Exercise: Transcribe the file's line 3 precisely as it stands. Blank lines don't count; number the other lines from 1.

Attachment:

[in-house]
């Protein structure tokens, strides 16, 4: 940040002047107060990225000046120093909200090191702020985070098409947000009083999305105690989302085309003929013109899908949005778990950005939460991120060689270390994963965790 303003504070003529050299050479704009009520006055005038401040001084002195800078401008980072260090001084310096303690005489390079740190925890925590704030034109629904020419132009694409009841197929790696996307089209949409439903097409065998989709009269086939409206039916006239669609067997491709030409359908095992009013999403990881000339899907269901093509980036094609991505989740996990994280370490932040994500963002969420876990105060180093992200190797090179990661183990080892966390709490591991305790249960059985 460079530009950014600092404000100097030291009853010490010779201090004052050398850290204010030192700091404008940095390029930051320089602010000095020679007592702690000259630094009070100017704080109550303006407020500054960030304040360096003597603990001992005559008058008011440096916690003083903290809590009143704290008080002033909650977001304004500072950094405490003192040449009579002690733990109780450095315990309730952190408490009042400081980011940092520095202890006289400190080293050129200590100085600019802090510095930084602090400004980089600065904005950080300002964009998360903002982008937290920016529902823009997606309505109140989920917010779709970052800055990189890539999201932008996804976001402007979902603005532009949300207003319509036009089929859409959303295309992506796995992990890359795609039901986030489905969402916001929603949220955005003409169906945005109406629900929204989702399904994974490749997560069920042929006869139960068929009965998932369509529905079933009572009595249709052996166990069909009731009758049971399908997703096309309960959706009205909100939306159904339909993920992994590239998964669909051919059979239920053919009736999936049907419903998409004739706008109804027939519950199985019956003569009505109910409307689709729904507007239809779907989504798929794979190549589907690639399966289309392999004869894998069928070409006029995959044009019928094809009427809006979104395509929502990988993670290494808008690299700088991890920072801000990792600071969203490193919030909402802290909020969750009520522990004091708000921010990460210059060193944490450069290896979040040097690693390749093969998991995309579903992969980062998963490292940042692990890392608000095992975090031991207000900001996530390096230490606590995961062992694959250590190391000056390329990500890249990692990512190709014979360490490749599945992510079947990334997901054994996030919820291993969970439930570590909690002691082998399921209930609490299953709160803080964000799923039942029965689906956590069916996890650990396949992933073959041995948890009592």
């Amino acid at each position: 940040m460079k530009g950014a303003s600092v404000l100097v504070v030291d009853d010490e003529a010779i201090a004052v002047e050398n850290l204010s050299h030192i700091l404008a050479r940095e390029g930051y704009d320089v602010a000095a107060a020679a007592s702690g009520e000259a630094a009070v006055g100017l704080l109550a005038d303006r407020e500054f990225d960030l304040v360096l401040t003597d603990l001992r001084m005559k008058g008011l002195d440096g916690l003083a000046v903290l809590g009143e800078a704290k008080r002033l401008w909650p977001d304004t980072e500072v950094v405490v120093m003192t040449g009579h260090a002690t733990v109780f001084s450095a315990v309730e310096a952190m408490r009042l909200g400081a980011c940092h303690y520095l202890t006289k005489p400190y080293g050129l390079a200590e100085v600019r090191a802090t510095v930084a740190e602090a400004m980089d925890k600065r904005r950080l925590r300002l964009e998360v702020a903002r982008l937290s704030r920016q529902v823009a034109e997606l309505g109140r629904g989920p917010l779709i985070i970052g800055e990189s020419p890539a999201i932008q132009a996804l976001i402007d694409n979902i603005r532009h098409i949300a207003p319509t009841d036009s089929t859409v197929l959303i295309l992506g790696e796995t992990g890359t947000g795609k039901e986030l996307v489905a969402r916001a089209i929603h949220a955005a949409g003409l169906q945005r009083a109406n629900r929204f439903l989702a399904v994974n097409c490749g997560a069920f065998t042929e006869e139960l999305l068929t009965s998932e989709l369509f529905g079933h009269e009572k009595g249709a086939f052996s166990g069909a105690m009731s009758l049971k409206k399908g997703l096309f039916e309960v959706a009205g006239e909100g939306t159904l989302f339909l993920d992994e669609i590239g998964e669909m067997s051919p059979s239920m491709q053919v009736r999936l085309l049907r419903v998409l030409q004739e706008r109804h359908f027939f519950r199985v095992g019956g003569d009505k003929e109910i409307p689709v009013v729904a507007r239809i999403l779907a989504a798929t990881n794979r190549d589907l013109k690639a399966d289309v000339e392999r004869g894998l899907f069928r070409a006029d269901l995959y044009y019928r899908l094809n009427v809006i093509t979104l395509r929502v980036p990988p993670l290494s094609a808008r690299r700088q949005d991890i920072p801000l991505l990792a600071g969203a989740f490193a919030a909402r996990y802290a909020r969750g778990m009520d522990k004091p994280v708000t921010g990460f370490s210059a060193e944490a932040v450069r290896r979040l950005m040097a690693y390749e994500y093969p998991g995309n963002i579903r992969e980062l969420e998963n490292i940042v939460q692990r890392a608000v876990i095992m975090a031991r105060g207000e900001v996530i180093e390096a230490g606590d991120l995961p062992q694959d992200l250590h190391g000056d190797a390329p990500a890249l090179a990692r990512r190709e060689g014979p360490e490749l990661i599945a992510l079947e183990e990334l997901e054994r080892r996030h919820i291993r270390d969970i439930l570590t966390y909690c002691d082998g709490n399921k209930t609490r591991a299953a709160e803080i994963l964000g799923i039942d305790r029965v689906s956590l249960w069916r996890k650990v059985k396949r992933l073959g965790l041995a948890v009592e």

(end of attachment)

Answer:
């Amino acid at each position: 940040m460079k530009g950014a303003s600092v404000l100097v504070v030291d009853d010490e003529a010779i201090a004052v002047e050398n850290l204010s050299h030192i700091l404008a050479r940095e390029g930051y704009d320089v602010a000095a107060a020679a007592s702690g009520e000259a630094a009070v006055g100017l704080l109550a005038d303006r407020e500054f990225d960030l304040v360096l401040t003597d603990l001992r001084m005559k008058g008011l002195d440096g916690l003083a000046v903290l809590g009143e800078a704290k008080r002033l401008w909650p977001d304004t980072e500072v950094v405490v120093m003192t040449g009579h260090a002690t733990v109780f001084s450095a315990v309730e310096a952190m408490r009042l909200g400081a980011c940092h303690y520095l202890t006289k005489p400190y080293g050129l390079a200590e100085v600019r090191a802090t510095v930084a740190e602090a400004m980089d925890k600065r904005r950080l925590r300002l964009e998360v702020a903002r982008l937290s704030r920016q529902v823009a034109e997606l309505g109140r629904g989920p917010l779709i985070i970052g800055e990189s020419p890539a999201i932008q132009a996804l976001i402007d694409n979902i603005r532009h098409i949300a207003p319509t009841d036009s089929t859409v197929l959303i295309l992506g790696e796995t992990g890359t947000g795609k039901e986030l996307v489905a969402r916001a089209i929603h949220a955005a949409g003409l169906q945005r009083a109406n629900r929204f439903l989702a399904v994974n097409c490749g997560a069920f065998t042929e006869e139960l999305l068929t009965s998932e989709l369509f529905g079933h009269e009572k009595g249709a086939f052996s166990g069909a105690m009731s009758l049971k409206k399908g997703l096309f039916e309960v959706a009205g006239e909100g939306t159904l989302f339909l993920d992994e669609i590239g998964e669909m067997s051919p059979s239920m491709q053919v009736r999936l085309l049907r419903v998409l030409q004739e706008r109804h359908f027939f519950r199985v095992g019956g003569d009505k003929e109910i409307p689709v009013v729904a507007r239809i999403l779907a989504a798929t990881n794979r190549d589907l013109k690639a399966d289309v000339e392999r004869g894998l899907f069928r070409a006029d269901l995959y044009y019928r899908l094809n009427v809006i093509t979104l395509r929502v980036p990988p993670l290494s094609a808008r690299r700088q949005d991890i920072p801000l991505l990792a600071g969203a989740f490193a919030a909402r996990y802290a909020r969750g778990m009520d522990k004091p994280v708000t921010g990460f370490s210059a060193e944490a932040v450069r290896r979040l950005m040097a690693y390749e994500y093969p998991g995309n963002i579903r992969e980062l969420e998963n490292i940042v939460q692990r890392a608000v876990i095992m975090a031991r105060g207000e900001v996530i180093e390096a230490g606590d991120l995961p062992q694959d992200l250590h190391g000056d190797a390329p990500a890249l090179a990692r990512r190709e060689g014979p360490e490749l990661i599945a992510l079947e183990e990334l997901e054994r080892r996030h919820i291993r270390d969970i439930l570590t966390y909690c002691d082998g709490n399921k209930t609490r591991a299953a709160e803080i994963l964000g799923i039942d305790r029965v689906s956590l249960w069916r996890k650990v059985k396949r992933l073959g965790l041995a948890v009592e």